Rory McIlroy not happy Muirfield took so long to admit women

ORLANDO -- Rory McIlroy is no fan of Muirfield, the course in Scotland that is back in the rotation of Open venues after the club located there voted Tuesday to allow women members for the first time in its centuries-old history.

McIlroy wondered Wednesday what took so long.

"In this day and age, where you've got women that are the leaders of certain industries and women that are heads of state, and not to be able to join a golf course?'' McIlroy said at the Bay Hill Club, where he is playing in this week's Arnold Palmer Invitational. "I mean, it's obscene. Like it's ridiculous. So they sort of saw sense.

"And yeah, we'll go back and we'll play The Open Championship, because they will let women members in, but every time I go to Muirfield now I won't have a great taste in my mouth.''

McIlroy didn't have a great experience at Muirfield when the Open was last played there in 2013, having missed the cut. The winner of four major championships, McIlroy, 27, won The Open at Royal Liverpool in 2014.

The golfer, who is from Northern Ireland, noted that the voting totals released on Tuesday showed 123 members of the Honourable Company of Edinburgh Golfers -- the club that plays out of Muirfield -- voted against admitting women.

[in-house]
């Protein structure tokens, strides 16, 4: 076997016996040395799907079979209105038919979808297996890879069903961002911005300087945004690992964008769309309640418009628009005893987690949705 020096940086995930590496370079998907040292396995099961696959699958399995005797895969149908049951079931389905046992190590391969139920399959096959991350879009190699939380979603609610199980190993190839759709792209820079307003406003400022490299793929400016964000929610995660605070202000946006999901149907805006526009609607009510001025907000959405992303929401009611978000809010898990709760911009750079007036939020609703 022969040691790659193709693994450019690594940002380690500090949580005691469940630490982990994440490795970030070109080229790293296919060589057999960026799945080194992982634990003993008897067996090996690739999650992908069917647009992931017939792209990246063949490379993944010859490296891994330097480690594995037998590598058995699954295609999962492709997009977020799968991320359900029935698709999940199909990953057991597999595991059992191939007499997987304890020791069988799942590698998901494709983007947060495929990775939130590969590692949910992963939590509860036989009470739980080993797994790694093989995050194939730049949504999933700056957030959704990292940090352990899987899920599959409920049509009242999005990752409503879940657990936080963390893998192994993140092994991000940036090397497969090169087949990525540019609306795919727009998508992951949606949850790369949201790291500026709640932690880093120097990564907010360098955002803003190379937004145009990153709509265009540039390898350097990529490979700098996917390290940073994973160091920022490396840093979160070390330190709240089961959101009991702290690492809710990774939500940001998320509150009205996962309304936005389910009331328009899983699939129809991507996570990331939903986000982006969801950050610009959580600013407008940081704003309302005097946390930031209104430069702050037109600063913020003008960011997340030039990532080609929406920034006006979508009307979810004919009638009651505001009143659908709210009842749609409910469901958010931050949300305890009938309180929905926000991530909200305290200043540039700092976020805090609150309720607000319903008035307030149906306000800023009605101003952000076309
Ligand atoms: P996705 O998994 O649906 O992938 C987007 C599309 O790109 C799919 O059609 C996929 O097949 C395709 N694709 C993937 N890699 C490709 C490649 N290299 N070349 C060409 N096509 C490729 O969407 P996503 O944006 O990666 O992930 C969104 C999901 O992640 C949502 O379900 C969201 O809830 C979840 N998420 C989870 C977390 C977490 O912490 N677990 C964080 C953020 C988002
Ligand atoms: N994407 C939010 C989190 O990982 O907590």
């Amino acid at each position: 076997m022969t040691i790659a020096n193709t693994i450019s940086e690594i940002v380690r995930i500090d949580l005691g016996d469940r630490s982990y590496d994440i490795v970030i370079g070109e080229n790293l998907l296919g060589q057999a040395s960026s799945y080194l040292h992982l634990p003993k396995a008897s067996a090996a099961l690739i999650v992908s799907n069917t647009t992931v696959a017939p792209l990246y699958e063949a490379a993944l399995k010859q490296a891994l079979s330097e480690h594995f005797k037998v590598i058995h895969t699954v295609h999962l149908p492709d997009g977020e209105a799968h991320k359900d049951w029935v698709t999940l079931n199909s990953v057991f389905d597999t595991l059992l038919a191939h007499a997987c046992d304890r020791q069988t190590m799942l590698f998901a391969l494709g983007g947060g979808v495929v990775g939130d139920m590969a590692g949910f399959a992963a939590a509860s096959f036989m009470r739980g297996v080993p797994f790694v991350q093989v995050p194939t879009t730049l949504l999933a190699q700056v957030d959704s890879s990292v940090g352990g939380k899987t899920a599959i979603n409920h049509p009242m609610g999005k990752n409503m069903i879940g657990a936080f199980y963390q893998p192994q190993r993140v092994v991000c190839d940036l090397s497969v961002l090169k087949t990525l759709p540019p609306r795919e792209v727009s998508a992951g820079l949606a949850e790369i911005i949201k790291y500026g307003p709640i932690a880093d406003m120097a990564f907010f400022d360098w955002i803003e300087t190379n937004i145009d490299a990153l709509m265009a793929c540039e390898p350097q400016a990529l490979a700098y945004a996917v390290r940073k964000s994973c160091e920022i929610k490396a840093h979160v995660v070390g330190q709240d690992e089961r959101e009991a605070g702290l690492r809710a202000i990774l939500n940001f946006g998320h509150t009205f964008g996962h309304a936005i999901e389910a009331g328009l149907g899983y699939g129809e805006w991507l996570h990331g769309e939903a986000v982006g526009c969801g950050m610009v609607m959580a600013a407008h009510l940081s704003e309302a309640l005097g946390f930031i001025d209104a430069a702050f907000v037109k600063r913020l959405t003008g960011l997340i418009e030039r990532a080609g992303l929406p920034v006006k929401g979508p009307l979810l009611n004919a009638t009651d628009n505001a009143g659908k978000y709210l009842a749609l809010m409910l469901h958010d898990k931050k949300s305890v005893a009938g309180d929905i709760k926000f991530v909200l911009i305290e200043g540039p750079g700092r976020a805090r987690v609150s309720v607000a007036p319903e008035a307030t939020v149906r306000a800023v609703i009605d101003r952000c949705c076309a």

A similar vote failed a year ago, and at the time, R&A chief executive Martin Slumbers announced that Muirfield would not be considered for future Opens until it changed its policy. When the new vote took place -- and a three-quarters majority was required -- the R&A changed its stance and welcomed Muirfield back.

"It's horrendous,'' McIlroy said of anyone not voting for the measure. "I mean, I just don't, I don't get it. So anyway, look, we'll go back there for The Open Championship at some point, and I won't be having many cups of tea with the members afterwards.''

The next possibility for Muirfield would be after 2021, when The Open is expected to be awarded to The Old Course at St. Andrews. Muirfield, along with Turnberry, would then possibly be in line for the 2022 Open. There are two other Scottish courses on the rotation: Royal Troon, where Henrik Stenson won last year; and Carnoustie, where the Open will be played in 2018.